By Rosana Garcia
With little fanfare, an important report was released from the state: Cost & Market Impact Review of the Hartford HealthCare’s Proposed Affiliation with the Charlotte Hungerford Hospital.
That’s quite a mouthful, but what it really means is that Connecticut is doing its job of watching out for residents in the quickly changing health care landscape of the state.
What’s the big deal?
This is the first of these types of reports, which are meant to take a closer look at the potential impact of a hospital being bought by a large hospital system or for-profit company.
Why does hospital consolidation matter? Because it can make care more costly and affect access to certain health care services, as larger and larger hospital systems gain more negotiation power.
In Connecticut, if a hospital is being sold, the deal has to be approved by the Office of Health Care Access (OHCA), through the Certificate of Need program. We have often spoken up at Certificate of Need hearings to make sure that the hospital is accountable to the community it serves.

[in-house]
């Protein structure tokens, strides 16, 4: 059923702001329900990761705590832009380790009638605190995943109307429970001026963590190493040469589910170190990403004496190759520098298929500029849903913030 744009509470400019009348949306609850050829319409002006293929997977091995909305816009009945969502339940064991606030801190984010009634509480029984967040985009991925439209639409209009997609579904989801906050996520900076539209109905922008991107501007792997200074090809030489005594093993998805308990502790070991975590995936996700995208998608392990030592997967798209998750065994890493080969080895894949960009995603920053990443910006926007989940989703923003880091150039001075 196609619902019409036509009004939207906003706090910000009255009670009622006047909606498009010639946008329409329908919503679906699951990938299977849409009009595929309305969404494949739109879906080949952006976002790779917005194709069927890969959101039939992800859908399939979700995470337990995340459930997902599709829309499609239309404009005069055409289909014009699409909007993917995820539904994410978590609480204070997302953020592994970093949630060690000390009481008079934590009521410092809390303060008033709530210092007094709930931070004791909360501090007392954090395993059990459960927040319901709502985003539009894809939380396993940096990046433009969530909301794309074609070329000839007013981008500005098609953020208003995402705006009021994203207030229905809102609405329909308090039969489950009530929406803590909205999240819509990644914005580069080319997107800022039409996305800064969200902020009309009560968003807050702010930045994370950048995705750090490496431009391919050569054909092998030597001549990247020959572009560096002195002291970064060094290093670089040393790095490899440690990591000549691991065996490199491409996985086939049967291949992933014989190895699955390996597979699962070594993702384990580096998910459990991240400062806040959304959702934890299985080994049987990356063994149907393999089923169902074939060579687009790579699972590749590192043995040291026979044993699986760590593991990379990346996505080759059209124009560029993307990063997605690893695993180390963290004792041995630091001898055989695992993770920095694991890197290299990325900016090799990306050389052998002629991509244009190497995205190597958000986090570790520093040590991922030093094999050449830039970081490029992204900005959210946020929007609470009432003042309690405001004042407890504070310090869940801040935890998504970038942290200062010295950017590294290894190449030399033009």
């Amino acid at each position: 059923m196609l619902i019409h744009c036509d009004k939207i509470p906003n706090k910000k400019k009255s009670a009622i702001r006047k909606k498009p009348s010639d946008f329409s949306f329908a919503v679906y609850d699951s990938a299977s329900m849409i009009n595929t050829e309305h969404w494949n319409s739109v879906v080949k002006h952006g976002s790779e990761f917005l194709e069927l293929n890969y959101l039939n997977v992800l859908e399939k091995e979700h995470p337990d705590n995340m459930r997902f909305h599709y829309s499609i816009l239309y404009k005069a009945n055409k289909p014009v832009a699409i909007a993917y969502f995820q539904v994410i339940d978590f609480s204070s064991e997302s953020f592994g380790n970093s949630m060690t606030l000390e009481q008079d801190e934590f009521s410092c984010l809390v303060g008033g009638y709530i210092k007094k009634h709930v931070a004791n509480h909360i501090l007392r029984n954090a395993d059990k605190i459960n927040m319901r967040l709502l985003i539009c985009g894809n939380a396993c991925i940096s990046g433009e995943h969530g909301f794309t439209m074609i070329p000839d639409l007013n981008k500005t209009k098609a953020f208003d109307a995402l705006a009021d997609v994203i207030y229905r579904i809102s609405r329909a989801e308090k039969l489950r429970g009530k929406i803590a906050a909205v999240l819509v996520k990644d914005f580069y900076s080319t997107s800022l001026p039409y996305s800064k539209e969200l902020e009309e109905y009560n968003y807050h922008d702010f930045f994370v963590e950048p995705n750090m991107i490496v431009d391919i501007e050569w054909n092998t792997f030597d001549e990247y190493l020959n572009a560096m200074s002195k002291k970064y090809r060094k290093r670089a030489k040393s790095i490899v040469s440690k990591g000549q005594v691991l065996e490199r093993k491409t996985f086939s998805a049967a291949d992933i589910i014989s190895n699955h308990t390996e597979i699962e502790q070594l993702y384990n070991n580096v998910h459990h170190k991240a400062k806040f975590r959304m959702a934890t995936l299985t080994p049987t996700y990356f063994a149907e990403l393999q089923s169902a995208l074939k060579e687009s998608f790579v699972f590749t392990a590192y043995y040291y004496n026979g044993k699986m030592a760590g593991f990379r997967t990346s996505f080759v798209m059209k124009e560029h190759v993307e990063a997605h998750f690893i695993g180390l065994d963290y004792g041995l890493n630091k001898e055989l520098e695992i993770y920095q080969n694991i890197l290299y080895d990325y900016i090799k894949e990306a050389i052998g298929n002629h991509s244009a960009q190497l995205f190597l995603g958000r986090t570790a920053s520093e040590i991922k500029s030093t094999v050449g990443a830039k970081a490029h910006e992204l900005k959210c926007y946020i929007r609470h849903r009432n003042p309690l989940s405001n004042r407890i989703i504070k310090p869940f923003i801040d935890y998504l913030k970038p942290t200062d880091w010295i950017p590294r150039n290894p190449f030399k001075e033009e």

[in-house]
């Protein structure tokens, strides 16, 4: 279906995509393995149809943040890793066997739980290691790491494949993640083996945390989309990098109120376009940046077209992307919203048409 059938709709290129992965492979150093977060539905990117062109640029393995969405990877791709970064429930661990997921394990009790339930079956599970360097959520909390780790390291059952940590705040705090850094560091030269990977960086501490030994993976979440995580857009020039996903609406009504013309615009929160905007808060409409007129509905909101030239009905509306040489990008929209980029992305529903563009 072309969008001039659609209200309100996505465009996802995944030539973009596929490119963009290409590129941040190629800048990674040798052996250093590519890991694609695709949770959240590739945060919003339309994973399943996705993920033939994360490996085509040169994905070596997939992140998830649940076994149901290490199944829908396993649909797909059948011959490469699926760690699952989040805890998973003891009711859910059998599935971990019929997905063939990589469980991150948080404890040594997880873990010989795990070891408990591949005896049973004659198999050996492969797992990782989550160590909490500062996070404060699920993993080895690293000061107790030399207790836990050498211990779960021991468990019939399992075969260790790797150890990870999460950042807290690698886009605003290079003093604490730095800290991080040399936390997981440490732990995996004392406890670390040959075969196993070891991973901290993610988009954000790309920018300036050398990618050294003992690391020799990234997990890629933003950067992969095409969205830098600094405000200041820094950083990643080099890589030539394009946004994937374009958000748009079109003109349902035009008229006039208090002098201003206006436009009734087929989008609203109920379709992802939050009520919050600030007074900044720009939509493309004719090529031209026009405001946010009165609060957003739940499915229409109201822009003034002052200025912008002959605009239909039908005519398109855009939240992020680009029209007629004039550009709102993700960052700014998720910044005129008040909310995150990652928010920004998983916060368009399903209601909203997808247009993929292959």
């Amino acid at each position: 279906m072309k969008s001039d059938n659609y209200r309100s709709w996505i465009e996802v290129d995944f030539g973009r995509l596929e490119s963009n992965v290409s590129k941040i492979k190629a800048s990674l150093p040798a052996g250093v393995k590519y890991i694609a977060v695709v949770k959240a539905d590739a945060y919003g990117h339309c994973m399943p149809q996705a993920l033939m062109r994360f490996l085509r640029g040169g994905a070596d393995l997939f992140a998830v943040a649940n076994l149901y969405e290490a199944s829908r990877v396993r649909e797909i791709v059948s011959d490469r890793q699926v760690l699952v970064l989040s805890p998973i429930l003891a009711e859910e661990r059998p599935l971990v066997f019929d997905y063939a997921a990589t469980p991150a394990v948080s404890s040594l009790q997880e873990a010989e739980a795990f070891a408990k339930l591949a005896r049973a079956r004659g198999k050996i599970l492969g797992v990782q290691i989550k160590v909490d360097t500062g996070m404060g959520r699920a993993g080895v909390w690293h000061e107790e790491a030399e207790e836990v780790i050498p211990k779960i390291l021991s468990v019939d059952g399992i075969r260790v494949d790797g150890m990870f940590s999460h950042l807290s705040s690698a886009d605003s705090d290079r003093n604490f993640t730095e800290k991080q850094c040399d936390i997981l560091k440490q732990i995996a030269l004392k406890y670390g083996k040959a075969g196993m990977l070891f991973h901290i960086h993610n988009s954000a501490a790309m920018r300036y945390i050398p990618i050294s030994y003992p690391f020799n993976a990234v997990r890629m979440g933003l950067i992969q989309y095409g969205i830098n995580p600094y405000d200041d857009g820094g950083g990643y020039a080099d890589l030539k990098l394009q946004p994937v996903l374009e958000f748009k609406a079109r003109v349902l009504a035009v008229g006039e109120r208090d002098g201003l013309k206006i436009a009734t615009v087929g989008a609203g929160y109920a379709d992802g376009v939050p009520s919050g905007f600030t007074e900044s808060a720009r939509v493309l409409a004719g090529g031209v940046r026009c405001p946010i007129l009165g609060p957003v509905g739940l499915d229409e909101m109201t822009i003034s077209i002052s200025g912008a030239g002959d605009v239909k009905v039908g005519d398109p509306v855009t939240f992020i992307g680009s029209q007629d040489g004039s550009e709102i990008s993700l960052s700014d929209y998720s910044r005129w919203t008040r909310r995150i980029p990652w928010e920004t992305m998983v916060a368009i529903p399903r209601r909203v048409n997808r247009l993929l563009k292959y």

Now there is an added requirement for OHCA to approve a hospital sale, if the buyer is a large hospital system or a for-profit company – the Cost & Market Impact Review.
The report – more of an analysis – takes a deep dive into looking at four important aspects of this type of deal:
- Costs and market
- Access and availability of services
- Quality and care delivery
- Consumer concerns
The overall point is to make sure that there won’t be negative effects for the community on health care cost and access from the hospital sale – that’s the big deal about this report.
A little history
Two years ago, the Connecticut state legislature passed Public Act 15-146, which addressed a wide variety of health care issues – including hospital consolidation. Senators Looney and Fasano were concerned about hospital consolidation, and the ill effects it could have on the people of the state.
To learn more about what was in that law, check out this 2015 blog.